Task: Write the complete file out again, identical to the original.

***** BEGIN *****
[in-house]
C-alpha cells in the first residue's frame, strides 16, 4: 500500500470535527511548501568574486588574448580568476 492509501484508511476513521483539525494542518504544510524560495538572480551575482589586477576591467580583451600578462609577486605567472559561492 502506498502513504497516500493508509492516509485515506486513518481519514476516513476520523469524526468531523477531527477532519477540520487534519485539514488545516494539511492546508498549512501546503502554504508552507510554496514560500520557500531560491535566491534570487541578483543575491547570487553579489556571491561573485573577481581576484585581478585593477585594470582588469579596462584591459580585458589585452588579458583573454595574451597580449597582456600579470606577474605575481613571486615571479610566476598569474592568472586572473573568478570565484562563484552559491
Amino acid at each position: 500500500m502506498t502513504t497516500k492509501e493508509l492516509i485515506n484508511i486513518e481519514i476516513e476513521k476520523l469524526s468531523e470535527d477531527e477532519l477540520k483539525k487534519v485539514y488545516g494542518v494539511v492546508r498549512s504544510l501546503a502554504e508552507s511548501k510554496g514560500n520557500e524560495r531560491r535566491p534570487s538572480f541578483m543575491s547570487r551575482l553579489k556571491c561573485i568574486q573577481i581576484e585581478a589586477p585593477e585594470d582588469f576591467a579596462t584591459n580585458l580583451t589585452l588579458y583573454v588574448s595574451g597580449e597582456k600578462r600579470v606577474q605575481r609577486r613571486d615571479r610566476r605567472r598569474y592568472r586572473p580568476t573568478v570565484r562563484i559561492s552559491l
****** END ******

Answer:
[in-house]
C-alpha cells in the first residue's frame, strides 16, 4: 500500500470535527511548501568574486588574448580568476 492509501484508511476513521483539525494542518504544510524560495538572480551575482589586477576591467580583451600578462609577486605567472559561492 502506498502513504497516500493508509492516509485515506486513518481519514476516513476520523469524526468531523477531527477532519477540520487534519485539514488545516494539511492546508498549512501546503502554504508552507510554496514560500520557500531560491535566491534570487541578483543575491547570487553579489556571491561573485573577481581576484585581478585593477585594470582588469579596462584591459580585458589585452588579458583573454595574451597580449597582456600579470606577474605575481613571486615571479610566476598569474592568472586572473573568478570565484562563484552559491
Amino acid at each position: 500500500m502506498t502513504t497516500k492509501e493508509l492516509i485515506n484508511i486513518e481519514i476516513e476513521k476520523l469524526s468531523e470535527d477531527e477532519l477540520k483539525k487534519v485539514y488545516g494542518v494539511v492546508r498549512s504544510l501546503a502554504e508552507s511548501k510554496g514560500n520557500e524560495r531560491r535566491p534570487s538572480f541578483m543575491s547570487r551575482l553579489k556571491c561573485i568574486q573577481i581576484e585581478a589586477p585593477e585594470d582588469f576591467a579596462t584591459n580585458l580583451t589585452l588579458y583573454v588574448s595574451g597580449e597582456k600578462r600579470v606577474q605575481r609577486r613571486d615571479r610566476r605567472r598569474y592568472r586572473p580568476t573568478v570565484r562563484i559561492s552559491l